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OAuth V1

This page presents a detailed discussion of DevKit’s support for OAuth V1 authentication, and how to implement a connector that uses OAuth V1 to authenticate with your API.

Prerequisites

This document assumes you are familiar with the Anypoint Connector DevKit and you are ready to implement authentication on your connector. It assumes you are familiar with the various authentication methods and you are using OAuth V1 to authenticate with your API.

If you are not familiar with OAuth V1 authentication, what it is or how it works, we recommend visiting OAuth Core 1.0 documentation

Required API Information

From the service provider’s API documentation, obtain the values for the variables listed in the table below. These variables reference URLs employed during the authorization process; for details on these steps of the process consult the Authenticating With OAuth section of the OAuth 1.0a specification.

Variable Description

requestTokenUrl

URL from which to obtain the request token

accessTokenUrl

URL from which to obtain the access token

authorizationUrl

URL from to obtain authorization to resource access

You must also arrange access to the API. The process is specific to each API provider and the typical steps for this process are described in Setting Up API Access

@OAuth Annotation

To implement OAuth V1 authentication on your connector you need to use the @OAuth annotation on the @Connector class.

During the building process, a connector annotated with @OAuth gets two additional auto-generated @Processor methods called  authorize and unauthorize. These message processors are in charge of initiating and ending the OAuth session.

The following table describes parameters for the @OAuth annotation.

Parameter Description Required? Default Value

messageSigner

The signature method for use in
the OAuth 1.0a flow; this method is included in the auth_signature_method parameter.

HMAC_SHA1

signingStrategy

Defines where the OAuth 1.0a parameters should be included.

AUTHORIZATION_HEADER

requestTokenUrl

URL defined by the service provider used to obtain an unauthorized request token.

accessTokenUrl

URL defined by the service provider to obtain an access token.

authorizationUrl

URL defined by the service provider, where the resource owner is redirected in order to grant authorization to the consumer.

verifierRegex

A Java regular expression used to extract the verifier from the service provider response, after the resource owner authorizes the consumer.

oauth_verifier=([^&]+)

callbackPath

If the service provider only accepts a known redirect URL. Assign this parameter to the path inside your domain (denoted by the fullDomain environment variable) that’s registered with the service provider as a redirect URL. If left empty (meaning the service provider accepts any URL as redirect URL), Mule uses a random path.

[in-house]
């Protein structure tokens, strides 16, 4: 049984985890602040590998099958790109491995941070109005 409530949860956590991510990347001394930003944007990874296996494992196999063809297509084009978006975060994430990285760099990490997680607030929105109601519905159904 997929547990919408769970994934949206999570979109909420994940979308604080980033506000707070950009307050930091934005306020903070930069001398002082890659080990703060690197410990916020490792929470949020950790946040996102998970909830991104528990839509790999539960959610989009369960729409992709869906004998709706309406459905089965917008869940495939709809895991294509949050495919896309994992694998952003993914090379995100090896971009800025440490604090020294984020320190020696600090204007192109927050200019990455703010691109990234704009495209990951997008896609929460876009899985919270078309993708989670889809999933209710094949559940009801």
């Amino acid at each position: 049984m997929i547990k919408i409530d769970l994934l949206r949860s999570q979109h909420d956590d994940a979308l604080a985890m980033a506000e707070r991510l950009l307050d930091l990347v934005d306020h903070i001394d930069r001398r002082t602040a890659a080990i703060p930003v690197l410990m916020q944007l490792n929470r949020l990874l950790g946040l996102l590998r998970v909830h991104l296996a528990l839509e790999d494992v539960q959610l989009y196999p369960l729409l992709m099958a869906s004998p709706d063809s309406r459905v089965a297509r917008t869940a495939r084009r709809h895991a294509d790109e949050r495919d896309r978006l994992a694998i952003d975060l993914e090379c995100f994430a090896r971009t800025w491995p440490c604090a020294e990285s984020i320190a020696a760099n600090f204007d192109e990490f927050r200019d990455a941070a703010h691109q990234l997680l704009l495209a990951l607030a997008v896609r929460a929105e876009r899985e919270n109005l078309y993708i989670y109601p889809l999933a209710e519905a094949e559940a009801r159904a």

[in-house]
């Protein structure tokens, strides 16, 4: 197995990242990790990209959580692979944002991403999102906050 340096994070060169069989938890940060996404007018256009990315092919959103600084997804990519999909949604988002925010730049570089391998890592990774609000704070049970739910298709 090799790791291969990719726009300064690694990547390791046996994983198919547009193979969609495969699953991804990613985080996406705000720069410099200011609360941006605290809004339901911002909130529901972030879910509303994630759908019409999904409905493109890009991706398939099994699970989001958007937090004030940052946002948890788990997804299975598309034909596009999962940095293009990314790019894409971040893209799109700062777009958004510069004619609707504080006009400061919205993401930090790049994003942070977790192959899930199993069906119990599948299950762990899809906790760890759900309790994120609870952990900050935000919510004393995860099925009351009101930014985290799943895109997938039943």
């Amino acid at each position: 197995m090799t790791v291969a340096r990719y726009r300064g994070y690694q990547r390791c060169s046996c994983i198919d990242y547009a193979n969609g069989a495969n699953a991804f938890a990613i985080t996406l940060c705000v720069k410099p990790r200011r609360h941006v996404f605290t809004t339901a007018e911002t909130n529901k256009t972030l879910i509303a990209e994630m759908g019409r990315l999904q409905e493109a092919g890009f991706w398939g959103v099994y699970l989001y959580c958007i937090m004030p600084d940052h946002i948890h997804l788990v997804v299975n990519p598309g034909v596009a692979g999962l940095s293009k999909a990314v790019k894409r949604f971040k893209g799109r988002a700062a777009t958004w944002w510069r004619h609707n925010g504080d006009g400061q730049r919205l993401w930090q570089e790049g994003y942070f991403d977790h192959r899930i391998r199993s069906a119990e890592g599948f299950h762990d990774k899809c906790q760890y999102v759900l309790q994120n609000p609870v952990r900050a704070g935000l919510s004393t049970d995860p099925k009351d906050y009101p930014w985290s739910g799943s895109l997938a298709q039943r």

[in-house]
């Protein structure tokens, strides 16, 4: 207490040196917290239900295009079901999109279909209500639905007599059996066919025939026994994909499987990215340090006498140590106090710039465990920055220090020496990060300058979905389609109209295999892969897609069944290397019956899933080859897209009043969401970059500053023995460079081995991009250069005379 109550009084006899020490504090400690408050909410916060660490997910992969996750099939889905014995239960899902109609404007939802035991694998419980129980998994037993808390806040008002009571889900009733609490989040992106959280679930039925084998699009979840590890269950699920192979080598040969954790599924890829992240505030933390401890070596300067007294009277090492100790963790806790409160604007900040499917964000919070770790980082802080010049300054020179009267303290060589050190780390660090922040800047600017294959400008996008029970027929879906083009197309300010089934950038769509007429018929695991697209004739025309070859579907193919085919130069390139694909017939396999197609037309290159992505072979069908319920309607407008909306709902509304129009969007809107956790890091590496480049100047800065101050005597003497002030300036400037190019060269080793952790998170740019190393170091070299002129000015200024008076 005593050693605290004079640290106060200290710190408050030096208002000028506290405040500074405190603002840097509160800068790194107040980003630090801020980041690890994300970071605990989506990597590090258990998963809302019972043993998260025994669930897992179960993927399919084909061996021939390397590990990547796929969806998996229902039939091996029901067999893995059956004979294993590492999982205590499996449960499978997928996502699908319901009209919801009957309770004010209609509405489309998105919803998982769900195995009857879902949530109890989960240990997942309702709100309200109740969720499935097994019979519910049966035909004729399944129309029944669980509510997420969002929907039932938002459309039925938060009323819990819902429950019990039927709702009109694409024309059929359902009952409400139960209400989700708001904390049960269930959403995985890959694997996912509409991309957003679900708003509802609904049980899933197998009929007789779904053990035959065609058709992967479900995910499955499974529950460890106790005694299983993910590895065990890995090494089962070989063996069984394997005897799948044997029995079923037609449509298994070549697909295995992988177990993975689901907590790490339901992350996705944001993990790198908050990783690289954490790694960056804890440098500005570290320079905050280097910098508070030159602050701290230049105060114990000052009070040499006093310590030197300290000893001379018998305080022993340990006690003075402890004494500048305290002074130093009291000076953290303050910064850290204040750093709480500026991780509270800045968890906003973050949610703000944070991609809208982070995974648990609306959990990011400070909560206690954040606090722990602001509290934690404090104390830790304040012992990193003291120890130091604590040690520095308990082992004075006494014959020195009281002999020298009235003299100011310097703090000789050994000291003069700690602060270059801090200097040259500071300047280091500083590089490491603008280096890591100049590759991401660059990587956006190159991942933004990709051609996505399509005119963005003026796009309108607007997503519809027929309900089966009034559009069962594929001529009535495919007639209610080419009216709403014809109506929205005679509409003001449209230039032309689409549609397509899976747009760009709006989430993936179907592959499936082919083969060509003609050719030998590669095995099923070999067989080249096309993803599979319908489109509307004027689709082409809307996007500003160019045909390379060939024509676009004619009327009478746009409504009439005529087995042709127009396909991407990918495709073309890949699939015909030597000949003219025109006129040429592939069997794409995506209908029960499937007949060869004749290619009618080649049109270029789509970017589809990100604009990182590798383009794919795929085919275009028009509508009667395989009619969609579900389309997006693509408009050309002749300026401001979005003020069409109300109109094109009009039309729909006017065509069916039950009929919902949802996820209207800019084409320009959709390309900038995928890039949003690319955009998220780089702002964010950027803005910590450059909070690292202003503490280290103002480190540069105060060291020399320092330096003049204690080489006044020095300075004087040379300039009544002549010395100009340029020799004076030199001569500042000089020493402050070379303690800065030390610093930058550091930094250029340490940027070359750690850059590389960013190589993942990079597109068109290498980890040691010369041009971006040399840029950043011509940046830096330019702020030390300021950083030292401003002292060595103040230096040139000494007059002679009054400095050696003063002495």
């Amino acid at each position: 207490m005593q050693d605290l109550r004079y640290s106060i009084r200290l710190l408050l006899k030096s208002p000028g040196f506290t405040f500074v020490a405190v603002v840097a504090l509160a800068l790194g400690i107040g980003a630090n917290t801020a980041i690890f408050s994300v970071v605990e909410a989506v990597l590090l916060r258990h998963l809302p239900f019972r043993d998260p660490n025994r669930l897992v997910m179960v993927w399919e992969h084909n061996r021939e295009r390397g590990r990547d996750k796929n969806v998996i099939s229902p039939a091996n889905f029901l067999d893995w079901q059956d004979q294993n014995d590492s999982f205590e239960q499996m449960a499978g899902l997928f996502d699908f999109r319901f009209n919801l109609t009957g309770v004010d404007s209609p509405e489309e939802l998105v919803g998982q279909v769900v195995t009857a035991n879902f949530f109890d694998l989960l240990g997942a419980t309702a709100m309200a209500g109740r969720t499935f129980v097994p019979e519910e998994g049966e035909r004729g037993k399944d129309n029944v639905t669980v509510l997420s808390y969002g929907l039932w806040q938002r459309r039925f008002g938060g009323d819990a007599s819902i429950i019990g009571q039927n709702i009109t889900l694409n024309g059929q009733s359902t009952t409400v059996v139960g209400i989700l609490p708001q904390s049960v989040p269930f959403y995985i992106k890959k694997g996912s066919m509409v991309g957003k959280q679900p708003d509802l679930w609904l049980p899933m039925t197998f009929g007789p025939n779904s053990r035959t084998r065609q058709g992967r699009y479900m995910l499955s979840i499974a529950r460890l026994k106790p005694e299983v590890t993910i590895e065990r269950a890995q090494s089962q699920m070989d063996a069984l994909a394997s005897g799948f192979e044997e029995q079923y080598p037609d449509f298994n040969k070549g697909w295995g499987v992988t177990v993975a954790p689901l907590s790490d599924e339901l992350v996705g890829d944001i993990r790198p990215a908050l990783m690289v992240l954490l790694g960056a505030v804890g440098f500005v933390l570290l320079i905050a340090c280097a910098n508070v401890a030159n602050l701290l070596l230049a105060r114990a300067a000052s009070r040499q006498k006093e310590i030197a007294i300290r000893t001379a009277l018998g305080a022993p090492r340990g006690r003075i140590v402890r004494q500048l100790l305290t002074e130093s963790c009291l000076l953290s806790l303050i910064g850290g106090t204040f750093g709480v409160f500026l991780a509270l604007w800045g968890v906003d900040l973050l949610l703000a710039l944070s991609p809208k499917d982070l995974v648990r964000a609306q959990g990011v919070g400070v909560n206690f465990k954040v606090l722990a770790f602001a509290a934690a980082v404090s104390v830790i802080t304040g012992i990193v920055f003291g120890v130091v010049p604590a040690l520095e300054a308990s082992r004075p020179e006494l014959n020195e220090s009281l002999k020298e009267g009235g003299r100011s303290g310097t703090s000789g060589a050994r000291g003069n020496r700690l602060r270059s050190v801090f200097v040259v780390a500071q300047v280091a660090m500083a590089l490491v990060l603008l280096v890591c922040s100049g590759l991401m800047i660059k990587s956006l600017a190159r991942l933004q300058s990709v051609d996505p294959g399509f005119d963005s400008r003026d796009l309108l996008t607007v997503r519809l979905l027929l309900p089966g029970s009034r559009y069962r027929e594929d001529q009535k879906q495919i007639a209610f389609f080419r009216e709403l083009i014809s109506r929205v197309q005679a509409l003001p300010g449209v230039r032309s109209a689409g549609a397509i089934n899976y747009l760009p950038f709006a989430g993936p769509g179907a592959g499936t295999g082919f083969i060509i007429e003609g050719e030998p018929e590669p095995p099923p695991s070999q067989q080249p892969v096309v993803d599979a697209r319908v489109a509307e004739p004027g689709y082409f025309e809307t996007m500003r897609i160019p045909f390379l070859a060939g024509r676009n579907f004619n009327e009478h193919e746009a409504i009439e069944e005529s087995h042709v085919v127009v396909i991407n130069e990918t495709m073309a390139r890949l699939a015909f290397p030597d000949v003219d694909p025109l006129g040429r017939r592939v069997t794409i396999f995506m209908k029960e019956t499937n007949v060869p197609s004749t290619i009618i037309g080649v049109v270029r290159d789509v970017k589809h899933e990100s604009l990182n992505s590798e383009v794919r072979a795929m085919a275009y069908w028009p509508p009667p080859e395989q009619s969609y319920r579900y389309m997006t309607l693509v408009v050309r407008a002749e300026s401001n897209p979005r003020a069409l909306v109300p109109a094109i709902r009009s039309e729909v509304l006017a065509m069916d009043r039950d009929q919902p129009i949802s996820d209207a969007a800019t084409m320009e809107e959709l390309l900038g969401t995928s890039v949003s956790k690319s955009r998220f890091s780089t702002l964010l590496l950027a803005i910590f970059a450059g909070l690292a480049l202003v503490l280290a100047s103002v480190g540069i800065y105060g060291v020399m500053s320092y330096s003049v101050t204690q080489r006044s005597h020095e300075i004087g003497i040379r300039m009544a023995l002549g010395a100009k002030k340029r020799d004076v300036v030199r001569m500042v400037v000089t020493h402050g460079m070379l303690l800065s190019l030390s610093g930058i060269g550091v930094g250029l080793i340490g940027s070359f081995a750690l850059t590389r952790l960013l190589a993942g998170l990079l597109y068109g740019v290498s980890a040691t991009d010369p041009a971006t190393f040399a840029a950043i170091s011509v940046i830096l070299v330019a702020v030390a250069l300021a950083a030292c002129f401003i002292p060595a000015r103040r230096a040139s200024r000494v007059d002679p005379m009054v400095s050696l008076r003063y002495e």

<random path>

Maven Project Dependencies

To implement authorization with OAuth 1.0 using DevKit, you must add the following dependency to your Maven pom.xml file:


          
       
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<dependency>
   <groupId>oauth.signpost</groupId>
   <artifactId>signpost-core</artifactId>
   <version>1.2.1.1</version>
</dependency>

Adding @OAuth Annotation on the @Connector Class 

OAuth V1 cannot be implemented as a connection strategy like the rest of the authentication methods, you can only use the annotation at the @Connector class level.

          
       
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@Connector(name = "myconnector", friendlyName = "MyConnector")
@OAuth(requestTokenUrl = "https://api.mycommector.com/uas/oauth/requestToken",
accessTokenUrl = "https://api.mycommector.com/uas/oauth/accessToken",
authorizationUrl = "https://api.mycommector.com/uas/oauth/authorize")
public class MyConnector {
    /**
    * YOUR CODE GOES HERE
    */
}

@Connector Class Properties

Your @Connector class needs OAuth-related @Configurable instance properties to allow the user to specify their consumer key and secret when using the connector:

  • @OAuthConsumerKey to hold the OAuth consumer key

  • @OAuthConsumerSecret to hold the OAuth consumer secret


          
       
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@Configurable @OAuthConsumerKey private String consumerKey;
@Configurable @OAuthConsumerSecret private String consumerSecret;

It also needs String properties to hold the access token and access token secret, with public getters and setters (not shown), annotated as shown below: 


          
       
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@OAuthAccessToken private String accessToken;
@OAuthAccessTokenSecret private String accessTokenSecret;

@Processor Method Annotations

For any @Processor method to be protected, add the @OAuthProtected annotation, as shown:


          
       
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@OAuthProtected
@Processor
    public void logInfo() {
        logger.info(String.format("OAuthAccessToken=%s", getAccessToken()));
        logger.info(String.format("OAuthAccessTokenSecret=%s", getAccessTokenSecret()));
    }

@OAuthProtected
@Processor